Six Pillars of Product Quality

Six Pillars of Product Quality

The following is a chapter from my upcoming book “The Quality Lever”, due to be published in August 2023.

Defining a level of quality is not up to us.  Only the audience, end user or customer can ultimately decide if and how a product reaches a particular level of quality.  However, as makers, our job is to continuously talk to customers and learn about their needs.

As makers, we must engage with customers by understanding their problems and collecting feedback on solutions as products evolve.  As part of this engagement, it’s critical to understand how well the solution must work across quality dimensions.

White Star Line made very specific quality decisions in operating the Titanic voyage, prioritizing certain quality dimensions over others. White Star Line prioritized quality of the experience, making its aesthetic a higher priority than safety (hence removing safety boats in lieu of a better view for its first class passengers).  

The same can be said for all products, services and experiences.  If we think about the products that we use everyday, quality can be broken down into granular dimensions.  

With a pair of sneakers, is the end user more interested in comfort, durability or performance?  The answer you get back from a retiree out for an afternoon walk might differ from that of a professional basketball player set to play in their 60th game of the season.  However, in either case, a maker probably doesn’t need to provide intuitive instructions with the product.

For tax software, what matters most to the customer?  Data security will likely be high on the list.  The customer might also enjoy an intuitive interface to navigate complex tax code.  Lastly, accuracy in numbers is an extremely important quality measure.  But does it need to be a lightning fast app?  Probably not if the customer uses it only a few times a year at most.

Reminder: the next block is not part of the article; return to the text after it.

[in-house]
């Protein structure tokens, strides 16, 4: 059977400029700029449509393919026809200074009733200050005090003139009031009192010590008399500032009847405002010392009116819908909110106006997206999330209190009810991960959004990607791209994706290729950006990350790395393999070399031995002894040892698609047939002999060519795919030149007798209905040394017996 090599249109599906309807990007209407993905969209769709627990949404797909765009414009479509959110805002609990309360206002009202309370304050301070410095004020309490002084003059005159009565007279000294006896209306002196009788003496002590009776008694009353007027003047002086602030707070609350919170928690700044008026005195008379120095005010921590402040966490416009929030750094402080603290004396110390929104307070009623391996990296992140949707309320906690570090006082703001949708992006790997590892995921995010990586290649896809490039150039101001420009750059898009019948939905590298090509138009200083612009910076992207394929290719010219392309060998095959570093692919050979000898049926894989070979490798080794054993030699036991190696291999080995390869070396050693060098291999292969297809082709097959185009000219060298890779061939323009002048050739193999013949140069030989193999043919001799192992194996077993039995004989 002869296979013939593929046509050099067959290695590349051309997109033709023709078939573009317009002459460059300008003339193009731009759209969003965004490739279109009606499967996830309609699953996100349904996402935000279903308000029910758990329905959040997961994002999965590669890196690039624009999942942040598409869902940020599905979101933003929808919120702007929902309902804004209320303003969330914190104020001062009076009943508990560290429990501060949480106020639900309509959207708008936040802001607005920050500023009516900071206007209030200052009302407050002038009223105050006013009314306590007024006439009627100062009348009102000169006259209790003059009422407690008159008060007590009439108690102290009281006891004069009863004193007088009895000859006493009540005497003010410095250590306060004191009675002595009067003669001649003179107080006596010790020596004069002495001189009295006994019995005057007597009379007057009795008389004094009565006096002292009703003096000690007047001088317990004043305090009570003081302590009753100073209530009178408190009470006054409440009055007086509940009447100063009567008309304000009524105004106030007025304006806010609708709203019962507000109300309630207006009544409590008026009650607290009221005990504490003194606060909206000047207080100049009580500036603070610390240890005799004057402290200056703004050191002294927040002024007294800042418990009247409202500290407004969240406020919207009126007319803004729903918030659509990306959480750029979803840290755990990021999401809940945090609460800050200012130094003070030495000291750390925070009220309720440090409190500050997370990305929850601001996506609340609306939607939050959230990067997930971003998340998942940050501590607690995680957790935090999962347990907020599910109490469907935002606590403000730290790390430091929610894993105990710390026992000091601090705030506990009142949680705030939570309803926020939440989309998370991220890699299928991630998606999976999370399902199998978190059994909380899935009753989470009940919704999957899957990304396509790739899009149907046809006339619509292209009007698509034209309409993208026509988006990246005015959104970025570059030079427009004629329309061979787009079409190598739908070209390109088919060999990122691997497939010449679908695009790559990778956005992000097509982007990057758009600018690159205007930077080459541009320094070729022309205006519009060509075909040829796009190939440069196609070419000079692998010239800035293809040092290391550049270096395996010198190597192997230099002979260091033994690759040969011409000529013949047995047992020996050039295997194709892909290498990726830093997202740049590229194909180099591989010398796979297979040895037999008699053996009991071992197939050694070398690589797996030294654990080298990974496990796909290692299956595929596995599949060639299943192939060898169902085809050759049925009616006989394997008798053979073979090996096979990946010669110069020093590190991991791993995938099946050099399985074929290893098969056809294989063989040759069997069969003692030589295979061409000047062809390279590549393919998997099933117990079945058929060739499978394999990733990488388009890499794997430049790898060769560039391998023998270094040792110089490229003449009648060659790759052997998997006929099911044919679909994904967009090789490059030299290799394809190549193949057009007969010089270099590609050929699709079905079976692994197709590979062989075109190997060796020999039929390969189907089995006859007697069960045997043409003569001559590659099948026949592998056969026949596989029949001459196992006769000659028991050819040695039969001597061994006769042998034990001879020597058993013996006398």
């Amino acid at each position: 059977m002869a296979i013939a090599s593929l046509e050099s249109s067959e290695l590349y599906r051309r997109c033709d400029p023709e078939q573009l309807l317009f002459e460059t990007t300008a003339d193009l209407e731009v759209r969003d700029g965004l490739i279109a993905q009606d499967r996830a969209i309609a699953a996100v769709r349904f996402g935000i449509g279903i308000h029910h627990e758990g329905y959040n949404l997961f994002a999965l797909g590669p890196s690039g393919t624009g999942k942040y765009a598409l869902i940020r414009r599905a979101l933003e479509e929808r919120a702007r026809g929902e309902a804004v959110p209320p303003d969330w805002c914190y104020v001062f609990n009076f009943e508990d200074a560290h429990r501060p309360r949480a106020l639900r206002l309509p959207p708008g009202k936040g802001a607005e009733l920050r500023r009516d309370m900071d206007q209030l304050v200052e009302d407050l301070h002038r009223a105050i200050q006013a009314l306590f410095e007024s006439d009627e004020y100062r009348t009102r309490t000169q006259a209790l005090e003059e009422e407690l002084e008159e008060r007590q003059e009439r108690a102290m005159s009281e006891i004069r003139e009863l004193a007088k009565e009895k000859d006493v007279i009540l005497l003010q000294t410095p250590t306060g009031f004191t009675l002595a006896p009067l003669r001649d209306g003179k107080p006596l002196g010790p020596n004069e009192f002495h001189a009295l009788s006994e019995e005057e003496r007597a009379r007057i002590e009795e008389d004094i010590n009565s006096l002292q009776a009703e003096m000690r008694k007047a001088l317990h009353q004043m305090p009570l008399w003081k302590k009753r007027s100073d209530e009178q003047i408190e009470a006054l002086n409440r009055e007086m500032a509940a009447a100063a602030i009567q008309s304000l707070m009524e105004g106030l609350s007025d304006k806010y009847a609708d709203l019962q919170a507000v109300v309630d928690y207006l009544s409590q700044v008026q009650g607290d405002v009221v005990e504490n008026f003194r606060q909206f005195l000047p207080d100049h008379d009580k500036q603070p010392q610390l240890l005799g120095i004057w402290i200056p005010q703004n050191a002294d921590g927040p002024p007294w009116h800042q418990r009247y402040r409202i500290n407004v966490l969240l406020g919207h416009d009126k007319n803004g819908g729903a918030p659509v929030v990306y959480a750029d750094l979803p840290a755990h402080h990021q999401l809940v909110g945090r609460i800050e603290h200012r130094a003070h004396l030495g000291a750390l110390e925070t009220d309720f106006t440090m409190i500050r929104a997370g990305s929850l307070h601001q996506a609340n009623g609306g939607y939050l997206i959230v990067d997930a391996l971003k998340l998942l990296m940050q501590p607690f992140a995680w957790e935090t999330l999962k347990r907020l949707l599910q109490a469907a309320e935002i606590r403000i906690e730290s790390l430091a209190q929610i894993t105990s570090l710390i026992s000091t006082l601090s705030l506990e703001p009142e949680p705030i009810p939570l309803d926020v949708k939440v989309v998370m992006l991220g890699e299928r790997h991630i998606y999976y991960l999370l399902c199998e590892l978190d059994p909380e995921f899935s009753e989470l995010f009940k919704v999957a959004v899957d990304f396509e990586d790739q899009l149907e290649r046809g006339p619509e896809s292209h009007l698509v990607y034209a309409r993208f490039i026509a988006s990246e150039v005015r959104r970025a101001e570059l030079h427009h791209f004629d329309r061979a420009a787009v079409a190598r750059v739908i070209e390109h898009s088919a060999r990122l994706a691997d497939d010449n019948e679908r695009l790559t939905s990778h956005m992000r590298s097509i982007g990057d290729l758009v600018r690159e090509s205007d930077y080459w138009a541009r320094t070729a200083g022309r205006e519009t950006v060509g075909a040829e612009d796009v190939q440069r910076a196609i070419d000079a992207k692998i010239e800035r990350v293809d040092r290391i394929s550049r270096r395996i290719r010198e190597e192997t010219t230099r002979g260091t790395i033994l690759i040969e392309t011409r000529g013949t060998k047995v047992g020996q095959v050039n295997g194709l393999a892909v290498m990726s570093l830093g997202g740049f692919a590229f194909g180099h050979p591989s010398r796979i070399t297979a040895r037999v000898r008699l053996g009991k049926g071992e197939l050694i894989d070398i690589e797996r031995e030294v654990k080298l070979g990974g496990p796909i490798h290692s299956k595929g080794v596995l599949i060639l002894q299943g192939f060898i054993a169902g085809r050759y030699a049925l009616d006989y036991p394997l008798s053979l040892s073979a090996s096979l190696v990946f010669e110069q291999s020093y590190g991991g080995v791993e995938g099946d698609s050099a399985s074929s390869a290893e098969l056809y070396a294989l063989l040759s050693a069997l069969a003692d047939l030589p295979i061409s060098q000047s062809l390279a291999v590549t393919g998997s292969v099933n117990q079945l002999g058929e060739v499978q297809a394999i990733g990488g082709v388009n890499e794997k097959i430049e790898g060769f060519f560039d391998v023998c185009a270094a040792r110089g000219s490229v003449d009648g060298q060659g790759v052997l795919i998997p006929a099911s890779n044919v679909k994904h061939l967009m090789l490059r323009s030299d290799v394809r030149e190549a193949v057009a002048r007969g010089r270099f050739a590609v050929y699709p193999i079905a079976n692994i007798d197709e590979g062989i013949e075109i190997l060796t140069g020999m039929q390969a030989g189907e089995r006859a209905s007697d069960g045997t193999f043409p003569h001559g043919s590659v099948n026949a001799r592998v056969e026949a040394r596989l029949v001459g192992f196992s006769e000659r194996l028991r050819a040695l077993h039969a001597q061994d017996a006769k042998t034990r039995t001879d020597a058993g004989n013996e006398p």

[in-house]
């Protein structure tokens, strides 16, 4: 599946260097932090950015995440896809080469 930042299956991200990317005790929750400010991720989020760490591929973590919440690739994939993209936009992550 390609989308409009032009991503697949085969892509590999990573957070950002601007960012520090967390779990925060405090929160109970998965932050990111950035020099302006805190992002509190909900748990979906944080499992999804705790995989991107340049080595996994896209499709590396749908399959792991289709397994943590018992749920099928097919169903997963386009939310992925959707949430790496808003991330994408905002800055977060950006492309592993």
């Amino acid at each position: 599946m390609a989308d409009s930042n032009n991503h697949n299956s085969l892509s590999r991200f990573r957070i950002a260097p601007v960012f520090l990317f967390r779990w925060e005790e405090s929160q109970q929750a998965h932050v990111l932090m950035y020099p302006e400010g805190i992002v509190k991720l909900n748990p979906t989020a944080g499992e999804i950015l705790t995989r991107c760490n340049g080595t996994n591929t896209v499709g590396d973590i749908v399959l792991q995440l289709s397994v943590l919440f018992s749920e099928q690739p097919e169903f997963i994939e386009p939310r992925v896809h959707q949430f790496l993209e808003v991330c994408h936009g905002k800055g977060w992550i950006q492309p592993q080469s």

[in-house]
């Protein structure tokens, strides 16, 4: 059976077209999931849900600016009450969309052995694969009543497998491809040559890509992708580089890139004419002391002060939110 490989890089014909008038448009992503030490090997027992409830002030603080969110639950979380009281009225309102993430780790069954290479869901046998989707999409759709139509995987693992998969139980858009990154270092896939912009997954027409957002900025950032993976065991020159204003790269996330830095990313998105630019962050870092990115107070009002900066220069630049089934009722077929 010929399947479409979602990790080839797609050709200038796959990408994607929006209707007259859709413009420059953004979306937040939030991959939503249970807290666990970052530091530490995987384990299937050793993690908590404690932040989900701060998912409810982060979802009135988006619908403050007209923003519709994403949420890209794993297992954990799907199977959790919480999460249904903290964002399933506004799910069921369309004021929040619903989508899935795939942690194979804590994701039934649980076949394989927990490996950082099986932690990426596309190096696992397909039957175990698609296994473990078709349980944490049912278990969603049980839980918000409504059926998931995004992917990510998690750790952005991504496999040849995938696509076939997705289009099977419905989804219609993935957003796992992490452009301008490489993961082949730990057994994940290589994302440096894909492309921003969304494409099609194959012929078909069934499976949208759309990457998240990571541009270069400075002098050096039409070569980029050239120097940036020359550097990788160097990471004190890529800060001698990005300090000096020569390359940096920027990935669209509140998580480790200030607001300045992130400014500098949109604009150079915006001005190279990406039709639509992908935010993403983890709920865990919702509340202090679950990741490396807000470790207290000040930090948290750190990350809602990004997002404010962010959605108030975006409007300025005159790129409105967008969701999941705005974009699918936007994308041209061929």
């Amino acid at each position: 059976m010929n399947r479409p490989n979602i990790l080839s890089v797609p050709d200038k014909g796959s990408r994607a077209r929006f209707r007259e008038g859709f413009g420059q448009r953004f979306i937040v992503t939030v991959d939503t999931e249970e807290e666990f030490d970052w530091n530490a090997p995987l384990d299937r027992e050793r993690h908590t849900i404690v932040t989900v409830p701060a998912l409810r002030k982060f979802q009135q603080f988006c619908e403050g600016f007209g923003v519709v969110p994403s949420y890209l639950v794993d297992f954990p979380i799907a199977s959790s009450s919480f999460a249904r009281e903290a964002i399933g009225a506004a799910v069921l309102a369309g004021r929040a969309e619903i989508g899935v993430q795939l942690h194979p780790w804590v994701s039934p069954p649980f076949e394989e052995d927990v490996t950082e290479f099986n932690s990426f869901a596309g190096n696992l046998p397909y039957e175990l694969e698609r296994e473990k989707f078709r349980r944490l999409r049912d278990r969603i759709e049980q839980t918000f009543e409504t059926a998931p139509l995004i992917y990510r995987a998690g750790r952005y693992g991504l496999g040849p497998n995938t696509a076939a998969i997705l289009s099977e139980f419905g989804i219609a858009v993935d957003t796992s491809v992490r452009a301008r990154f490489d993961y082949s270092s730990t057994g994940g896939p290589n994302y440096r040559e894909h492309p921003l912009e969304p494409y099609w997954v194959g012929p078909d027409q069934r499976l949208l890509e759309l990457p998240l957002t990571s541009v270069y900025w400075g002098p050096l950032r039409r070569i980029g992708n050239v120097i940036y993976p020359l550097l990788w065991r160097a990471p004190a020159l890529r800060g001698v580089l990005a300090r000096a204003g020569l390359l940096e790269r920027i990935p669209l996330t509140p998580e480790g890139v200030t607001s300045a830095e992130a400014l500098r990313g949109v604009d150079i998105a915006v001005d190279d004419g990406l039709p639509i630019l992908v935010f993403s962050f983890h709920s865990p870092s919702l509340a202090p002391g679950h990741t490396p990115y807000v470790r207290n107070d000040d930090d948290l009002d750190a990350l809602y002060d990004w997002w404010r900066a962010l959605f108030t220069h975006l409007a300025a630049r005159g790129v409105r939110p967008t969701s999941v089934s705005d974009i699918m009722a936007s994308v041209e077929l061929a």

What about a visit to a museum?  An intuitive experience is helpful so that the exhibits feel manageable and logically organized.  Security?  Helpful, but perhaps not a pressing concern.  Accuracy is almost surely critical as one would expect to learn something through their experience.  

For most products, especially software or technology products, these are the five pillars of quality we often make decisions around:  

Stable.  A software application will work as intended and be accessible to the user. The underlying technology will support the product so that the audience’s experience mirrors their expectations.  Sales teams for mature, enterprise-grade products will promise 99.99% availability of the product, leaving a bit of wiggle room for unexpected interruptions.  This expectation will serve as a benchmark for others in this space.  Startup products or products in pre-launch beta might have more flexibility to underperform.  

  • Performant.  Performance could mean speed– or the ability to scale to more customers using it for different purposes.  As an analogy, there are several paid options for traveling across New York City.  You could ride a double-decker tour bus, a horse-drawn buggy, a rented scooter or the subway.  Your performance expectations would vary greatly for each transit option. 
  • Intuitive.  The app will be “usable”– enabling the user to navigate the product without having to invest much brain power.  The user may remark to her/himself that the usability of the app is impressive, although this is seldom required.  It will only be usable, of course, to the extent it needs to be.
  • Efficient.  In other words, the product must be usable in a way that solves the user’s problem and saves them time, money or frustration.  To that end, the product must have the tools and capabilities that allow the user to accomplish the specific task that they paid the app to accomplish.  Most importantly, it must accomplish the task better than substitute solutions can.
  • Accurate.  For a weather app or a stock trading app, this pillar is probably the most critical.  If data is key to the primary output of your product, then that data must be accurate before all else.  For other product types, this category still matters.  Most business apps will provide reporting to the user, if only to validate that the outcome they’ve employed the app for is in fact being achieved.  
  • Safe.  The software tool must provide proper security to keep the user (and the user’s data) safe.  If you’re an online word game that doesn’t require a log in, then security essentially means your code won’t carry with it any bugs that could cripple your users.  If you’re an enterprise healthcare app, data privacy means more, and you’ll be beholden to compliance regulations.  

Which quality levers are your customers expecting you to pull?

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